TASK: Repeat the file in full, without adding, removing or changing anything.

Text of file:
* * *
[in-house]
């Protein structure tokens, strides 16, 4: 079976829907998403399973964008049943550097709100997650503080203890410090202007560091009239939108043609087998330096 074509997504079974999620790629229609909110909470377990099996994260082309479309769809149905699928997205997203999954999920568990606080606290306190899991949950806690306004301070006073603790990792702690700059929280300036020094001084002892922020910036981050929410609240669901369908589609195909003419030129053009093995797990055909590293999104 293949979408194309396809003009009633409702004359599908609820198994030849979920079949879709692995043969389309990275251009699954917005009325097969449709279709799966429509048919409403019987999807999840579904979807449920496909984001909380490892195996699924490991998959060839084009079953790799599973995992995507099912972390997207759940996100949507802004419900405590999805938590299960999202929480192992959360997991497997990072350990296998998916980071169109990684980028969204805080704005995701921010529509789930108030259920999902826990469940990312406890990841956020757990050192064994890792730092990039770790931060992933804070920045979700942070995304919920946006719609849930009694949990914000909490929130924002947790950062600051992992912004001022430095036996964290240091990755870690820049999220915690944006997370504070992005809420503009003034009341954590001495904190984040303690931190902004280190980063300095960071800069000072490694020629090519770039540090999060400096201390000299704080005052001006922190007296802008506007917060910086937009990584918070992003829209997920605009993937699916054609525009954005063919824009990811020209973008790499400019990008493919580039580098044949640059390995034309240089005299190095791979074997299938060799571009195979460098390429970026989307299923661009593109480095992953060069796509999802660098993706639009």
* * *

[in-house]
């Protein structure tokens, strides 16, 4: 079976829907998403399973964008049943550097709100997650503080203890410090202007560091009239939108043609087998330096 074509997504079974999620790629229609909110909470377990099996994260082309479309769809149905699928997205997203999954999920568990606080606290306190899991949950806690306004301070006073603790990792702690700059929280300036020094001084002892922020910036981050929410609240669901369908589609195909003419030129053009093995797990055909590293999104 293949979408194309396809003009009633409702004359599908609820198994030849979920079949879709692995043969389309990275251009699954917005009325097969449709279709799966429509048919409403019987999807999840579904979807449920496909984001909380490892195996699924490991998959060839084009079953790799599973995992995507099912972390997207759940996100949507802004419900405590999805938590299960999202929480192992959360997991497997990072350990296998998916980071169109990684980028969204805080704005995701921010529509789930108030259920999902826990469940990312406890990841956020757990050192064994890792730092990039770790931060992933804070920045979700942070995304919920946006719609849930009694949990914000909490929130924002947790950062600051992992912004001022430095036996964290240091990755870690820049999220915690944006997370504070992005809420503009003034009341954590001495904190984040303690931190902004280190980063300095960071800069000072490694020629090519770039540090999060400096201390000299704080005052001006922190007296802008506007917060910086937009990584918070992003829209997920605009993937699916054609525009954005063919824009990811020209973008790499400019990008493919580039580098044949640059390995034309240089005299190095791979074997299938060799571009195979460098390429970026989307299923661009593109480095992953060069796509999802660098993706639009």